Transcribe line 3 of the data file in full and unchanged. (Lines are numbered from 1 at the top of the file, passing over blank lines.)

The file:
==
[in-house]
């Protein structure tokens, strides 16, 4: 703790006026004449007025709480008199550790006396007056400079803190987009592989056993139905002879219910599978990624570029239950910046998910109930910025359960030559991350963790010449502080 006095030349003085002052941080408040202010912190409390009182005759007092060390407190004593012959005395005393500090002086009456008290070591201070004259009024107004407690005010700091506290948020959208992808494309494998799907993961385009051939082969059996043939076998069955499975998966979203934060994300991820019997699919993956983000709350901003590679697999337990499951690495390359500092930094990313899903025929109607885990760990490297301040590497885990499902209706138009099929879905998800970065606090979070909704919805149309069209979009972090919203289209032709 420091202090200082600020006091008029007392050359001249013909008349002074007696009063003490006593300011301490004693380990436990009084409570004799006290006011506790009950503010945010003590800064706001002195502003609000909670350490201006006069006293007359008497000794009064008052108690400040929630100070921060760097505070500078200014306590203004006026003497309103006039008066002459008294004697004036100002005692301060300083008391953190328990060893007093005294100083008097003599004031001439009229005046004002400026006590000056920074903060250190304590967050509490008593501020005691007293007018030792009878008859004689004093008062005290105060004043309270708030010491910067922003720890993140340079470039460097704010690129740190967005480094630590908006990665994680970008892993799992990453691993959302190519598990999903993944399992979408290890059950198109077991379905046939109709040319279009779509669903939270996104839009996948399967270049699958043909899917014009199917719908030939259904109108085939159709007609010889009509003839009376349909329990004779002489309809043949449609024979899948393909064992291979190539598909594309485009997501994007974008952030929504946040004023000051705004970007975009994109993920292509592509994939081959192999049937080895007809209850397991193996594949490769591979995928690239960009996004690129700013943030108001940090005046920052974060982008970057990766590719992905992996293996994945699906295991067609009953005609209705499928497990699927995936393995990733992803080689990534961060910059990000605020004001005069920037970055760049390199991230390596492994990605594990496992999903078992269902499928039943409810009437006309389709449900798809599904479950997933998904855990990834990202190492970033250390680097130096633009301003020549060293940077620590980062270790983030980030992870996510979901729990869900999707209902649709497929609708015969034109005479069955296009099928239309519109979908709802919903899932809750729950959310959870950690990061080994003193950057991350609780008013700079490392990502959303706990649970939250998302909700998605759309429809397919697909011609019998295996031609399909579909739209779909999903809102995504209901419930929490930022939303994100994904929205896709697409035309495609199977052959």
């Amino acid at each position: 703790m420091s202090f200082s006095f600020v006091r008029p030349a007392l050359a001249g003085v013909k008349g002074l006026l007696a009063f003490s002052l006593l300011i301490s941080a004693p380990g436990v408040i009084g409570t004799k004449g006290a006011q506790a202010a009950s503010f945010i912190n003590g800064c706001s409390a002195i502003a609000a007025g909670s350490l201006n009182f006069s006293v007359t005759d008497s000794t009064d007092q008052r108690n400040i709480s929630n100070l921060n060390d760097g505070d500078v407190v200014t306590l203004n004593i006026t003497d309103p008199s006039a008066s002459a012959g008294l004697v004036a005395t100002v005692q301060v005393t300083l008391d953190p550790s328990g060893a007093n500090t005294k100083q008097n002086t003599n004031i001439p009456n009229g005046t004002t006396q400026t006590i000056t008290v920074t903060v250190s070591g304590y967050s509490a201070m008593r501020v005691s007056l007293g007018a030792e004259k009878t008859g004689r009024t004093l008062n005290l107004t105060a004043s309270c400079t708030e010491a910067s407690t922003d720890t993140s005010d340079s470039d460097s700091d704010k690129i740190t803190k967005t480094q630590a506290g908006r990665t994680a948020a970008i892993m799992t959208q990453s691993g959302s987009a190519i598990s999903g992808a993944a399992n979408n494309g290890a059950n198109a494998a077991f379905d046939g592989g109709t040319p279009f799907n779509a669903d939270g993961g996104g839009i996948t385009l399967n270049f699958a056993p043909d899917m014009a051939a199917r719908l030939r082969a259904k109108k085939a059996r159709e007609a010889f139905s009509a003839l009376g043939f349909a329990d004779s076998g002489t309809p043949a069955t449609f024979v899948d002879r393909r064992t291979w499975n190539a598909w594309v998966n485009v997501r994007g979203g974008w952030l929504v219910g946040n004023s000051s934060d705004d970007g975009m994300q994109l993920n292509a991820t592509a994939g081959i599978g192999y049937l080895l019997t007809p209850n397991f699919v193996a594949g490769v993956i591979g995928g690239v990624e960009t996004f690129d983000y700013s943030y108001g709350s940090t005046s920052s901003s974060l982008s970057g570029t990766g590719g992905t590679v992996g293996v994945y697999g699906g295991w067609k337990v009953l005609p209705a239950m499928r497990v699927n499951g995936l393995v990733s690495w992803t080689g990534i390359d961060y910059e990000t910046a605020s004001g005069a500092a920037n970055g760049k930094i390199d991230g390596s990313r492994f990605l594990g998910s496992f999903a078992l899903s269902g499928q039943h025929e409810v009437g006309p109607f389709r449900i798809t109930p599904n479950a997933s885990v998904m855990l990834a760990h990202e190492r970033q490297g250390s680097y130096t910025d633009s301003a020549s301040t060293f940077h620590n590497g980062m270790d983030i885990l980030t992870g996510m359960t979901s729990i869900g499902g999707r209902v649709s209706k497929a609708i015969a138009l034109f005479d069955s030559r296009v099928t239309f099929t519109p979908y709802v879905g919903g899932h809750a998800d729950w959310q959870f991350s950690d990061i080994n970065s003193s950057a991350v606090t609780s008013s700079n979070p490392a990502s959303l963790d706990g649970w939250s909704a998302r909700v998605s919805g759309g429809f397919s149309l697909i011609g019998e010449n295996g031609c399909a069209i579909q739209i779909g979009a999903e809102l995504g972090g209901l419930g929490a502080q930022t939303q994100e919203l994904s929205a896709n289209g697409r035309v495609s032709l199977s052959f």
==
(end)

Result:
């Amino acid at each position: 703790m420091s202090f200082s006095f600020v006091r008029p030349a007392l050359a001249g003085v013909k008349g002074l006026l007696a009063f003490s002052l006593l300011i301490s941080a004693p380990g436990v408040i009084g409570t004799k004449g006290a006011q506790a202010a009950s503010f945010i912190n003590g800064c706001s409390a002195i502003a609000a007025g909670s350490l201006n009182f006069s006293v007359t005759d008497s000794t009064d007092q008052r108690n400040i709480s929630n100070l921060n060390d760097g505070d500078v407190v200014t306590l203004n004593i006026t003497d309103p008199s006039a008066s002459a012959g008294l004697v004036a005395t100002v005692q301060v005393t300083l008391d953190p550790s328990g060893a007093n500090t005294k100083q008097n002086t003599n004031i001439p009456n009229g005046t004002t006396q400026t006590i000056t008290v920074t903060v250190s070591g304590y967050s509490a201070m008593r501020v005691s007056l007293g007018a030792e004259k009878t008859g004689r009024t004093l008062n005290l107004t105060a004043s309270c400079t708030e010491a910067s407690t922003d720890t993140s005010d340079s470039d460097s700091d704010k690129i740190t803190k967005t480094q630590a506290g908006r990665t994680a948020a970008i892993m799992t959208q990453s691993g959302s987009a190519i598990s999903g992808a993944a399992n979408n494309g290890a059950n198109a494998a077991f379905d046939g592989g109709t040319p279009f799907n779509a669903d939270g993961g996104g839009i996948t385009l399967n270049f699958a056993p043909d899917m014009a051939a199917r719908l030939r082969a259904k109108k085939a059996r159709e007609a010889f139905s009509a003839l009376g043939f349909a329990d004779s076998g002489t309809p043949a069955t449609f024979v899948d002879r393909r064992t291979w499975n190539a598909w594309v998966n485009v997501r994007g979203g974008w952030l929504v219910g946040n004023s000051s934060d705004d970007g975009m994300q994109l993920n292509a991820t592509a994939g081959i599978g192999y049937l080895l019997t007809p209850n397991f699919v193996a594949g490769v993956i591979g995928g690239v990624e960009t996004f690129d983000y700013s943030y108001g709350s940090t005046s920052s901003s974060l982008s970057g570029t990766g590719g992905t590679v992996g293996v994945y697999g699906g295991w067609k337990v009953l005609p209705a239950m499928r497990v699927n499951g995936l393995v990733s690495w992803t080689g990534i390359d961060y910059e990000t910046a605020s004001g005069a500092a920037n970055g760049k930094i390199d991230g390596s990313r492994f990605l594990g998910s496992f999903a078992l899903s269902g499928q039943h025929e409810v009437g006309p109607f389709r449900i798809t109930p599904n479950a997933s885990v998904m855990l990834a760990h990202e190492r970033q490297g250390s680097y130096t910025d633009s301003a020549s301040t060293f940077h620590n590497g980062m270790d983030i885990l980030t992870g996510m359960t979901s729990i869900g499902g999707r209902v649709s209706k497929a609708i015969a138009l034109f005479d069955s030559r296009v099928t239309f099929t519109p979908y709802v879905g919903g899932h809750a998800d729950w959310q959870f991350s950690d990061i080994n970065s003193s950057a991350v606090t609780s008013s700079n979070p490392a990502s959303l963790d706990g649970w939250s909704a998302r909700v998605s919805g759309g429809f397919s149309l697909i011609g019998e010449n295996g031609c399909a069209i579909q739209i779909g979009a999903e809102l995504g972090g209901l419930g929490a502080q930022t939303q994100e919203l994904s929205a896709n289209g697409r035309v495609s032709l199977s052959f």